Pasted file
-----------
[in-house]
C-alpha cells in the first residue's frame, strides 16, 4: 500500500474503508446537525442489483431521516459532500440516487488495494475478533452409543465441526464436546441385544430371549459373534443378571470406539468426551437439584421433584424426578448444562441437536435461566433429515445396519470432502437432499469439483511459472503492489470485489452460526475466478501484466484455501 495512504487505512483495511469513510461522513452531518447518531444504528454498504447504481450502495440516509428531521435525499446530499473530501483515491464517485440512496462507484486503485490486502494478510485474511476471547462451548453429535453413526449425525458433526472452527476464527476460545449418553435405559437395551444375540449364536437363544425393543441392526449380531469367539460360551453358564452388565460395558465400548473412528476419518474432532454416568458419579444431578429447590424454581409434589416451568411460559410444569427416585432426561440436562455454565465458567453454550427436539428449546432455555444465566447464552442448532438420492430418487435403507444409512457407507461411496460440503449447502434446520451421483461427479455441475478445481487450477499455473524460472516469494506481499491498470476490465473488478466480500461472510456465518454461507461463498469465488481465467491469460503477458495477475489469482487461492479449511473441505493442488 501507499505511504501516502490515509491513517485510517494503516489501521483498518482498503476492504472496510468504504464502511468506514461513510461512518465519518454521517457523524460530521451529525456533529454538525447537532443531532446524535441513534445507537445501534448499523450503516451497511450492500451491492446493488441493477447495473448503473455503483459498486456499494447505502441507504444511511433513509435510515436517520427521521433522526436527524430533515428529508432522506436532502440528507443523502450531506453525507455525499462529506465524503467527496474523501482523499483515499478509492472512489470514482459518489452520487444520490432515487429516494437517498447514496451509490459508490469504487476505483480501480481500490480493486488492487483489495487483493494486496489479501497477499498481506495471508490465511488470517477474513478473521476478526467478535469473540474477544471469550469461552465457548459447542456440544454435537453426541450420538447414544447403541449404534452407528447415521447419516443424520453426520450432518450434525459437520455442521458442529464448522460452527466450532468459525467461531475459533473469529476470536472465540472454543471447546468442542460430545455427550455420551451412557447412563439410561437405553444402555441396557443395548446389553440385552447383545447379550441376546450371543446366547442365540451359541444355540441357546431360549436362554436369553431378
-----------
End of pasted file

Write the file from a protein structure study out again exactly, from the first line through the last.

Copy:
[in-house]
C-alpha cells in the first residue's frame, strides 16, 4: 500500500474503508446537525442489483431521516459532500440516487488495494475478533452409543465441526464436546441385544430371549459373534443378571470406539468426551437439584421433584424426578448444562441437536435461566433429515445396519470432502437432499469439483511459472503492489470485489452460526475466478501484466484455501 495512504487505512483495511469513510461522513452531518447518531444504528454498504447504481450502495440516509428531521435525499446530499473530501483515491464517485440512496462507484486503485490486502494478510485474511476471547462451548453429535453413526449425525458433526472452527476464527476460545449418553435405559437395551444375540449364536437363544425393543441392526449380531469367539460360551453358564452388565460395558465400548473412528476419518474432532454416568458419579444431578429447590424454581409434589416451568411460559410444569427416585432426561440436562455454565465458567453454550427436539428449546432455555444465566447464552442448532438420492430418487435403507444409512457407507461411496460440503449447502434446520451421483461427479455441475478445481487450477499455473524460472516469494506481499491498470476490465473488478466480500461472510456465518454461507461463498469465488481465467491469460503477458495477475489469482487461492479449511473441505493442488 501507499505511504501516502490515509491513517485510517494503516489501521483498518482498503476492504472496510468504504464502511468506514461513510461512518465519518454521517457523524460530521451529525456533529454538525447537532443531532446524535441513534445507537445501534448499523450503516451497511450492500451491492446493488441493477447495473448503473455503483459498486456499494447505502441507504444511511433513509435510515436517520427521521433522526436527524430533515428529508432522506436532502440528507443523502450531506453525507455525499462529506465524503467527496474523501482523499483515499478509492472512489470514482459518489452520487444520490432515487429516494437517498447514496451509490459508490469504487476505483480501480481500490480493486488492487483489495487483493494486496489479501497477499498481506495471508490465511488470517477474513478473521476478526467478535469473540474477544471469550469461552465457548459447542456440544454435537453426541450420538447414544447403541449404534452407528447415521447419516443424520453426520450432518450434525459437520455442521458442529464448522460452527466450532468459525467461531475459533473469529476470536472465540472454543471447546468442542460430545455427550455420551451412557447412563439410561437405553444402555441396557443395548446389553440385552447383545447379550441376546450371543446366547442365540451359541444355540441357546431360549436362554436369553431378